Finally we're here! There are four standards bodies that have created different extensions and I'll treat each separately. If you want a handy dandy summary table without any comment see here.

1874 Hyōjun-shiki formatting

Probably the first extensions. There aren't many of these and they're largely a way of undoing some of the sound changes present reflected in Kana spelling of Japanese. For example sa, shi, su, se, so but what about si? So the ones specified in this document are si スィ, zi ズィ, hu ホゥ, yi イィ, and wu ウゥ.

MEXT Extensions.

These are the extensions created by Japanese government's Ministry of Education, Culture, Sports, Science and Technology for writing foreign place names and personal names.

The character for shi is し and using the half-sized y- characters one can obtain sha シャ shu シュ and sho ショ but this leaves she out, MEXT specifies that she is written シェ. Similarly je is written ジェ, and che is チェ.

Because チ is pronounced chi the standard specifies that ti is written ティ and similarly ディ is di. (tu and du are specified in another standard). Since チュ is chu they also add テゥ for tyu.

ts- characters are added via tsa ツァ, tse ツェ, and tso ツォ (tsi is part of another standard).

Finally an entire f- series is completed from fu フ by adding fa ファ, fi フィ, fe フェ, and fo フォ.

MEXT Round 2

To get even more accurate transliterations of foreign sounds MEXT added even more!

It adds most of a kw- series kwa クゥ, kwi クィ, kwe クェ, and kwo クォ. Don't know why they missed kwu, maybe they decided it was effectively the same as kuu? or maybe because they used the half sized ウ for -wa. :P The also added gwa グゥ (but the rest are part of another standard).

They also finished off the t- series by adding tu トゥ and d- series by adding du ドゥ and ts- series by adding tsi ツィ.

They completed the y- series by adding ye イェ. They also completed the w- series by adding wi ウィ, we ウェ, and wo ウォ.

They added a v- series as va ヴァ, vi ヴィ, vu ヴ, ve ヴェ, and vo ヴォ.

Finally they added characters for some -yu sounds as tyu テュ, fyu フュ, and vyu ヴュ.


The American National Standards Institute (ANSI) and British Standards Institution (BSI) have also suggested some additions, mostly by adding in gaps for things that already exist.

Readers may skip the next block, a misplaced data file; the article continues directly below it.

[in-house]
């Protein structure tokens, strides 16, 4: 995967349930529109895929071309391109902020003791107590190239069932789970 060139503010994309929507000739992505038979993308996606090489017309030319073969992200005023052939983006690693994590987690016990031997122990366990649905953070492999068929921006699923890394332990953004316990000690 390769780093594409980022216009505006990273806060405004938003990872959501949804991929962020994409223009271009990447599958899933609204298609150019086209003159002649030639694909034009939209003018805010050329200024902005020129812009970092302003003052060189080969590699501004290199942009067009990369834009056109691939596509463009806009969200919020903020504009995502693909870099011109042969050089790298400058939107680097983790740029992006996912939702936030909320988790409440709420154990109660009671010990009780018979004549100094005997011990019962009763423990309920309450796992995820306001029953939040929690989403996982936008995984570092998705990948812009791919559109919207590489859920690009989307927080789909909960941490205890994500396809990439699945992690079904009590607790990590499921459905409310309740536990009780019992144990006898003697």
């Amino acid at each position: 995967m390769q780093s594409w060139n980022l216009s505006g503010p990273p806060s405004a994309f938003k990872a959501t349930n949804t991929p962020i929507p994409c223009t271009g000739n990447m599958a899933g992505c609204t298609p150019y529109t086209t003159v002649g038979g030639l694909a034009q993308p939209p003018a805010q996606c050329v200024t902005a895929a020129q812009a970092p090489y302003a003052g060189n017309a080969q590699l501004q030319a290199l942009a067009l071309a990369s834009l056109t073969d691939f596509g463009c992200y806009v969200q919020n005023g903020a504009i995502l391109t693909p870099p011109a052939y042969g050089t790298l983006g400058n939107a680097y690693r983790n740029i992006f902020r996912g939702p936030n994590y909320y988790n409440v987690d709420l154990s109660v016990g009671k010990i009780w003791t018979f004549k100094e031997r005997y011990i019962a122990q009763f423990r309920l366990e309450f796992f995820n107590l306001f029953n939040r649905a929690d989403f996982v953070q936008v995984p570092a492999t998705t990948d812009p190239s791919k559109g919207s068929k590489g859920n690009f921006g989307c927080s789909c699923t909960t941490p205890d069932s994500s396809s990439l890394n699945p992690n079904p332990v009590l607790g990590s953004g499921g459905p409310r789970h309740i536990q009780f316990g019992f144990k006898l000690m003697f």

They finish the gw- series (although they are also missing gwu) via gwi グィ, gwe グェ and gwo グォ.

They add a number for writing -ye, namely kye キェ, gye ギェ, nye ニェ, hye ヒェ, fye フィェ, bye ビェ, pye ピェ, mye ミェ, rye リェ and vye ヴィェ.

They add a few missing -ya and -yo characters fya フャ, vya ヴャ, fyo フョ and vyo ヴョ.

And finally they add wyu ウュ (but none of the others, don't ask me! *shrug*).

Who to blame?

I've also seen an l- series obtained by adding a ° to the r- series (I can't actually type these and they don't seem to be supported in Unicode AFAICT so haven't included them here).


WOW! This was very informative. I didn't know hardly any of these. Certainly not the ones that completed the y and w series. :D Thank you! That was awesome!


I'll have to do it when I get back. But for example IIRC the V-series is technically a member one of the extended Katakana standards.


"Katakana is used mainly for lone words"

*loan words.

Though lone words is kind of a poetic image...

Lots of useful info. Between you and Usagiboy, I am being tempted to dig out my Japanese books. TOO MANY LANGUAGES CANNOT DEEEEAL...



My life


Oh dear. XD Thank you! It's fixed now.


No worries :D and like I said, kind of a poetic image, albeit unintentional - those poor lonely lone words in amongst all that hiragana and kanji!


Why isn't this a real duolingo course?


Because they have some hurdles to jump and etc. It will be made eventually.


I just noticed something in the dakuten characters so I wanted to share it whith you guys for ぢ without " it s called tchi so I divised it in two parts the part of T that became D adding " and し that will be Ji " ( D+Ji= DJi==> Zi) the same thing with づ


Yes... D=< They're evil evil dakuten characters. ;A;


Konnichiwa = こんにちは (Ko N Ni Chi Wa)


Wa:わ Ha: は

What gives?


Oh. That's because "Konnichiwa" is actually a sentence fragment... so that "wa" is actually a topic marker particle... making it は instead of わ.

Same with "Konbanwa" こんばんは

Konnichiwa こんにちは would translate to something along the lines of "Speaking of daytime..." (thank you google)... and I guess just sort of evolved into a strange sort of stand alone word.